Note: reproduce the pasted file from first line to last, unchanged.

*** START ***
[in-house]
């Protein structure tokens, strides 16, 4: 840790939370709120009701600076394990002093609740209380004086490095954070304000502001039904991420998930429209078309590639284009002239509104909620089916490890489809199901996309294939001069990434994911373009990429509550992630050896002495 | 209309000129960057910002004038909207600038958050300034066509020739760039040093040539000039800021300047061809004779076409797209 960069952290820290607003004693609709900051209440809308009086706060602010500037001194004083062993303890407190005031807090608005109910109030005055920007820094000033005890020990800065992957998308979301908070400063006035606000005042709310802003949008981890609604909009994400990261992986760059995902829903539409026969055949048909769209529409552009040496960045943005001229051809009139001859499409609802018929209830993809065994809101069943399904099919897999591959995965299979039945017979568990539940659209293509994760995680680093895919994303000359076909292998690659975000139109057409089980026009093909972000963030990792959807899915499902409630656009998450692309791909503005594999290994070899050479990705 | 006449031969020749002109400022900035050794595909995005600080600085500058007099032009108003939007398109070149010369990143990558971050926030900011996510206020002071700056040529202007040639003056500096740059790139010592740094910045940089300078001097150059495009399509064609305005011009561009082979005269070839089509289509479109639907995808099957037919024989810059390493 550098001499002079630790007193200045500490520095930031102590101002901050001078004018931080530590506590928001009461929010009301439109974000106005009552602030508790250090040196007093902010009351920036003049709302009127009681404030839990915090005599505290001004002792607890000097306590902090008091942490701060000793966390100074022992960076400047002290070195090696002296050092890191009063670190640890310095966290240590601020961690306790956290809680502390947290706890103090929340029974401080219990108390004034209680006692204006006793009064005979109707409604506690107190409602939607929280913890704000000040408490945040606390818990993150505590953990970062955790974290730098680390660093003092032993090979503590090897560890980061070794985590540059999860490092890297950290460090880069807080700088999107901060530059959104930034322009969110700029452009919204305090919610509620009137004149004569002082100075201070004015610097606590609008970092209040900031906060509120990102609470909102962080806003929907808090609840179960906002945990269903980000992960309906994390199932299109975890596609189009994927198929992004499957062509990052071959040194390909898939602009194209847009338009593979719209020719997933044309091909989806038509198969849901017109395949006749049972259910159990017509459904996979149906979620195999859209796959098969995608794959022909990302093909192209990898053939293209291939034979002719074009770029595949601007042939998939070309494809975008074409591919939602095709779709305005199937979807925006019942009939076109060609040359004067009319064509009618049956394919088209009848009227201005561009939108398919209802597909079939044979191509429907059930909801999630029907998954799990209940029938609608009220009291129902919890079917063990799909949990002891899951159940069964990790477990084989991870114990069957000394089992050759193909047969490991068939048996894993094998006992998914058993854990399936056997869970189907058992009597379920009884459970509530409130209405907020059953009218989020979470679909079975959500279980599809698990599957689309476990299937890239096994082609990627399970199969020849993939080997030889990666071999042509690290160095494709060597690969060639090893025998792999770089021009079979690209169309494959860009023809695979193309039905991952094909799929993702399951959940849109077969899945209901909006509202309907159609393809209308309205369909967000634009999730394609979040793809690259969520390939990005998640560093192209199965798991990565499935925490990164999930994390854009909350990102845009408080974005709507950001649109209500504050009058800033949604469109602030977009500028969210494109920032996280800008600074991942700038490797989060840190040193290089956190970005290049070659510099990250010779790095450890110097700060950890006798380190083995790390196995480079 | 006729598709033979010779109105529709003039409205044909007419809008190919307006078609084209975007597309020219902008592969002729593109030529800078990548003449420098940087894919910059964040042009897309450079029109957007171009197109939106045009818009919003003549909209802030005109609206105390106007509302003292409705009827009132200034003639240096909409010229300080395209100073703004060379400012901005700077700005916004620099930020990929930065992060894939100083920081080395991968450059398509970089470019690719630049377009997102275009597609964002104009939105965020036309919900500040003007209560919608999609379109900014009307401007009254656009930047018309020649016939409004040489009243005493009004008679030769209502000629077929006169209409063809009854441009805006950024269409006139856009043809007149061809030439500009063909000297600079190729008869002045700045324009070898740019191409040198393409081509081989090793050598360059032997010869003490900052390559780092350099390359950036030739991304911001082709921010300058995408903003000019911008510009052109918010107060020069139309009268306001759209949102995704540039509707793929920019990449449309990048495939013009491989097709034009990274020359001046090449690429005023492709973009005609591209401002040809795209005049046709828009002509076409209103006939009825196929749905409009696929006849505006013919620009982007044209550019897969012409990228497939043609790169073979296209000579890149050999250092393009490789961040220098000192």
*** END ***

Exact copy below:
[in-house]
């Protein structure tokens, strides 16, 4: 840790939370709120009701600076394990002093609740209380004086490095954070304000502001039904991420998930429209078309590639284009002239509104909620089916490890489809199901996309294939001069990434994911373009990429509550992630050896002495 | 209309000129960057910002004038909207600038958050300034066509020739760039040093040539000039800021300047061809004779076409797209 960069952290820290607003004693609709900051209440809308009086706060602010500037001194004083062993303890407190005031807090608005109910109030005055920007820094000033005890020990800065992957998308979301908070400063006035606000005042709310802003949008981890609604909009994400990261992986760059995902829903539409026969055949048909769209529409552009040496960045943005001229051809009139001859499409609802018929209830993809065994809101069943399904099919897999591959995965299979039945017979568990539940659209293509994760995680680093895919994303000359076909292998690659975000139109057409089980026009093909972000963030990792959807899915499902409630656009998450692309791909503005594999290994070899050479990705 | 006449031969020749002109400022900035050794595909995005600080600085500058007099032009108003939007398109070149010369990143990558971050926030900011996510206020002071700056040529202007040639003056500096740059790139010592740094910045940089300078001097150059495009399509064609305005011009561009082979005269070839089509289509479109639907995808099957037919024989810059390493 550098001499002079630790007193200045500490520095930031102590101002901050001078004018931080530590506590928001009461929010009301439109974000106005009552602030508790250090040196007093902010009351920036003049709302009127009681404030839990915090005599505290001004002792607890000097306590902090008091942490701060000793966390100074022992960076400047002290070195090696002296050092890191009063670190640890310095966290240590601020961690306790956290809680502390947290706890103090929340029974401080219990108390004034209680006692204006006793009064005979109707409604506690107190409602939607929280913890704000000040408490945040606390818990993150505590953990970062955790974290730098680390660093003092032993090979503590090897560890980061070794985590540059999860490092890297950290460090880069807080700088999107901060530059959104930034322009969110700029452009919204305090919610509620009137004149004569002082100075201070004015610097606590609008970092209040900031906060509120990102609470909102962080806003929907808090609840179960906002945990269903980000992960309906994390199932299109975890596609189009994927198929992004499957062509990052071959040194390909898939602009194209847009338009593979719209020719997933044309091909989806038509198969849901017109395949006749049972259910159990017509459904996979149906979620195999859209796959098969995608794959022909990302093909192209990898053939293209291939034979002719074009770029595949601007042939998939070309494809975008074409591919939602095709779709305005199937979807925006019942009939076109060609040359004067009319064509009618049956394919088209009848009227201005561009939108398919209802597909079939044979191509429907059930909801999630029907998954799990209940029938609608009220009291129902919890079917063990799909949990002891899951159940069964990790477990084989991870114990069957000394089992050759193909047969490991068939048996894993094998006992998914058993854990399936056997869970189907058992009597379920009884459970509530409130209405907020059953009218989020979470679909079975959500279980599809698990599957689309476990299937890239096994082609990627399970199969020849993939080997030889990666071999042509690290160095494709060597690969060639090893025998792999770089021009079979690209169309494959860009023809695979193309039905991952094909799929993702399951959940849109077969899945209901909006509202309907159609393809209308309205369909967000634009999730394609979040793809690259969520390939990005998640560093192209199965798991990565499935925490990164999930994390854009909350990102845009408080974005709507950001649109209500504050009058800033949604469109602030977009500028969210494109920032996280800008600074991942700038490797989060840190040193290089956190970005290049070659510099990250010779790095450890110097700060950890006798380190083995790390196995480079 | 006729598709033979010779109105529709003039409205044909007419809008190919307006078609084209975007597309020219902008592969002729593109030529800078990548003449420098940087894919910059964040042009897309450079029109957007171009197109939106045009818009919003003549909209802030005109609206105390106007509302003292409705009827009132200034003639240096909409010229300080395209100073703004060379400012901005700077700005916004620099930020990929930065992060894939100083920081080395991968450059398509970089470019690719630049377009997102275009597609964002104009939105965020036309919900500040003007209560919608999609379109900014009307401007009254656009930047018309020649016939409004040489009243005493009004008679030769209502000629077929006169209409063809009854441009805006950024269409006139856009043809007149061809030439500009063909000297600079190729008869002045700045324009070898740019191409040198393409081509081989090793050598360059032997010869003490900052390559780092350099390359950036030739991304911001082709921010300058995408903003000019911008510009052109918010107060020069139309009268306001759209949102995704540039509707793929920019990449449309990048495939013009491989097709034009990274020359001046090449690429005023492709973009005609591209401002040809795209005049046709828009002509076409209103006939009825196929749905409009696929006849505006013919620009982007044209550019897969012409990228497939043609790169073979296209000579890149050999250092393009490789961040220098000192």